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Farmgirl grows a fair

Palouse entrepreneur takes her annual celebration of simple living on the road Saturday, scheduling stops from Palouse, Garfield and Tekoa to Rockford, Fairfield and Coeur d'Alene

Lewiston Tribune
By David Johnson of the Tribune
June 28, 2009

OAKESDALE - MaryJane Butters says she wants to continue spreading the message and wealth of her ever-growing "farm girl" community.

To that end, the self-made organic farmer, author, entrepreneur and advocate for simple living has decided to disperse her annual MaryJane's Farm Fair throughout several Palouse country towns on the Fourth of July.

"We wanted to benefit the small towns," Butters said of expanding the fair's venue from her farm south of Moscow to here as well as Palouse, Garfield, Tekoa, Rockford, Fairfield and Coeur d'Alene. "Every town will have a big welcome sign and we'll have passports for everyone to join the celebration in each town."

The theme for Saturday's daylong event is "Boogie, Barter and Buggy," underscoring the dancing, antique sales and vagabond nature of the festivities.

"This is where the biggest event will be," Butters said of her decision to open for tours the 118-year-old Barron Flour Mill here that remains on the National Register of Historic Places. "I bought this mill 12 years ago."

Part of the purchase agreement with the now late Joseph Barron Jr., Butters explained, was to maintain the four-story building as it has stood for more than a century. "I'm committed to preserving it because it's a museum of life on the Palouse."

With all its machinery and wooden innards still intact, the Old Mill, as it's called, remains a time capsule dating back to 1890 when it was built.

"I've put a couple hundred thousand into this and the clock is ticking," Butters said of bankrolling efforts to stop the mill's slow deterioration. "We need new siding and a new roof."

She said a portion of proceeds from the farm fair will go toward restoration.

"And I hope to do a major donor campaign. We have a membership organization called 'Friends of the Old Mill' to raise money."

At 56 years old, Butters, the mother of two grown children, has been likened to a countrified version of Martha Stewart, a comparison she accepts but doesn't promote. Butters has focused mostly on women and honed her persona around a self-styled "farm girl" image.

"It's a condition of the heart. It's not where you live. It's how you live," Butters said, offering her definition. "We have farm girls (in Manhattan) growing pansies on fire escapes."

Rene Groom, who writes for Butters' MaryJanes Farm magazine, is working as coordinator of the expanded farm fair.

"The dream was that she (Butters) wanted farm girls to come and fall in love with the Palouse," Groom said of the origins of MaryJane's Farm Fair. "Because that's what she had done."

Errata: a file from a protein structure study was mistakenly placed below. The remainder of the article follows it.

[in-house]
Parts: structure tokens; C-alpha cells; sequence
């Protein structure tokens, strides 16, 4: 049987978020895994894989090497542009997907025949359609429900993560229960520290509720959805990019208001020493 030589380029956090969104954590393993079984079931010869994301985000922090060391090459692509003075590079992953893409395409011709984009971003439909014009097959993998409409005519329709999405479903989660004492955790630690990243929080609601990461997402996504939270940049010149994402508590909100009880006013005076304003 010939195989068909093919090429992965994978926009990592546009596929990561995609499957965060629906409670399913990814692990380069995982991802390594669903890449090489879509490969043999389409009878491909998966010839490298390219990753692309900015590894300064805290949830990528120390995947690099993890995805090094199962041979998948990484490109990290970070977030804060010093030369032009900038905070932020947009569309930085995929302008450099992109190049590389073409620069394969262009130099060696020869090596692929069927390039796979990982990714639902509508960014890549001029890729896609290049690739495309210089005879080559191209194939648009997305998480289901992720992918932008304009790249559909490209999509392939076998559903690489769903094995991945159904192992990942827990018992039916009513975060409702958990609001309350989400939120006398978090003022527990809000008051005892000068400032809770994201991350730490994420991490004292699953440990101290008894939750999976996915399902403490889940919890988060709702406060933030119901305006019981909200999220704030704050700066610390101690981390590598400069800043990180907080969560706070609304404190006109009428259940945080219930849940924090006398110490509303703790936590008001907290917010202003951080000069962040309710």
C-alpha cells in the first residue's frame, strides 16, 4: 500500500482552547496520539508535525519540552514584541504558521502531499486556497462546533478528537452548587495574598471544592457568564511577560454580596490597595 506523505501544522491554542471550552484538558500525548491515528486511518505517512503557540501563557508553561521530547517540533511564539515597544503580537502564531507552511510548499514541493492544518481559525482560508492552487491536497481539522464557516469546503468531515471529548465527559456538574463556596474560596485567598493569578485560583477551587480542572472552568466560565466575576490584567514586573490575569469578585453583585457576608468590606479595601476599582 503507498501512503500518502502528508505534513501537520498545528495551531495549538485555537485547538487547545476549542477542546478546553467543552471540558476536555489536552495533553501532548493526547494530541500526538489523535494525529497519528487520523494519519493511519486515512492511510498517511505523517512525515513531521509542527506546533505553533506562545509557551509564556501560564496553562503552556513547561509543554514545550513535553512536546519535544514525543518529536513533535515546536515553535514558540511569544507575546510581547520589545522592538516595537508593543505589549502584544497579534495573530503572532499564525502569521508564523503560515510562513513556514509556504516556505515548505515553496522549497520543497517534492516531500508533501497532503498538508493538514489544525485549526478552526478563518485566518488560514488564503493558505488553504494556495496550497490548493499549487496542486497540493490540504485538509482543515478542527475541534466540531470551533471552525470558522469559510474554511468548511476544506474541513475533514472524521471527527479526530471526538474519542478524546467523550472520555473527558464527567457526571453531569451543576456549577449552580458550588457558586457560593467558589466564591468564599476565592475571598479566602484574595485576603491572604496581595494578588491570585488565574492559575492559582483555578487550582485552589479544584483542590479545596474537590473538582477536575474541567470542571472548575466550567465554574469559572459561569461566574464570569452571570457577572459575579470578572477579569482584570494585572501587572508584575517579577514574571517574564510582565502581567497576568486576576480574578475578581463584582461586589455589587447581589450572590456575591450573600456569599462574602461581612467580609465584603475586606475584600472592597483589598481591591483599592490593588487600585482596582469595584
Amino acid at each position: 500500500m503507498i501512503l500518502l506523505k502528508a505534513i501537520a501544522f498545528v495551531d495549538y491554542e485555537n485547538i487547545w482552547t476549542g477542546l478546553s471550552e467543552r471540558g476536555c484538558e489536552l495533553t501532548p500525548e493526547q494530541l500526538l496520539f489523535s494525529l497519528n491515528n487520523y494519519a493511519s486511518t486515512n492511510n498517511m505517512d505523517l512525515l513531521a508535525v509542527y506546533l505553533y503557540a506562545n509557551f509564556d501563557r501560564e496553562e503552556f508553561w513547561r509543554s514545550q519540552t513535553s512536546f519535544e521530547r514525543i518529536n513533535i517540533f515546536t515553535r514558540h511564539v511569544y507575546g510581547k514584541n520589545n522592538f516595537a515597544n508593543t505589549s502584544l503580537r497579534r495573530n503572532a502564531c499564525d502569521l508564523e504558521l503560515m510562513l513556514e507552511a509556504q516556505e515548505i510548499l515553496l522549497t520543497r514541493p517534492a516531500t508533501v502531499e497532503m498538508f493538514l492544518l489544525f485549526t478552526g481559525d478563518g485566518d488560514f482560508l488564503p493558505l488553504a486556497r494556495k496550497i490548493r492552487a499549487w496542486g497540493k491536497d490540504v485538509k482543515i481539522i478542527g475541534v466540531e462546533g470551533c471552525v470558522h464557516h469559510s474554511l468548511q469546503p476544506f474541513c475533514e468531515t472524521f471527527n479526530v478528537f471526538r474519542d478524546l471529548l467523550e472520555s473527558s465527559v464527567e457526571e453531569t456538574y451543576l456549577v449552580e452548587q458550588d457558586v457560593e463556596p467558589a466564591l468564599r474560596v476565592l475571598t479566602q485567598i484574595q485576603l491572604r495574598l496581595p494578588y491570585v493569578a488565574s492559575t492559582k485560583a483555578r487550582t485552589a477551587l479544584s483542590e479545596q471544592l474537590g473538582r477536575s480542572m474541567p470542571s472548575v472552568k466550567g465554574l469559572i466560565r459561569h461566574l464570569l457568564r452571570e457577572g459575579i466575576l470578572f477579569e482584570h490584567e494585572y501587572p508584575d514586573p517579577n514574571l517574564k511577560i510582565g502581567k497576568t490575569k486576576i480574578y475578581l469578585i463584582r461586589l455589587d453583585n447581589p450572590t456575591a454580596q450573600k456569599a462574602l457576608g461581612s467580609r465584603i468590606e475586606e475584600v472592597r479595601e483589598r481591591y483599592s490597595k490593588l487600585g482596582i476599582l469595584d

Butters came to the Palouse in the early 1980s and eventually plowed her love of country living into several enterprises that eventually landed her advances from Random House to write three books. The latest title is "MaryJane's Outpost: Unleashing Your Inner Wild." Three more books on quilting, bread baking and diet makeovers are also in the works, according to a news release.

She's also executive editor of her self-title bi-monthly magazine , MaryJanesFarm, sold nationwide.

"We have people coming from all over," Butters said of anticipated attendance at the farm fair, "farm girls, their families and friends. Hopefully everybody knows a farm girl."

Butters' husband, farmer Nick Ogle, has taken a special interest in the old flour mill and will be among those offering tours. "The power is down here," he said, descending to the ground floor of the mill where an ancient motor sits idle.

"Just a three-phase electric motor with one huge flat belt that drives that power wheel," he said, pointing through the shadowy confines of the mill. "That drives these jack shafts, that drives these other jack shafts, that drives jack shafts up there, all connected with flat belts."

The four milling machines remain stationed on an upper floor, as do several scales, hand carts and other artifacts left behind as if mill workers had just finished a routine shift. The mill operated into the 1960s, Ogle said.

Mill tours, offered for no charge, will be held approximately every hour on the hour from 10 a.m. to 4 p.m. Saturday. For safety reasons, no children younger than 12 will be permitted on the tours. Other scheduled activities outside the mill include live music, lawn games, food and various vendor booths.

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Johnson may be contacted at djohnson@lmtribune.com or (208) 883-0564.

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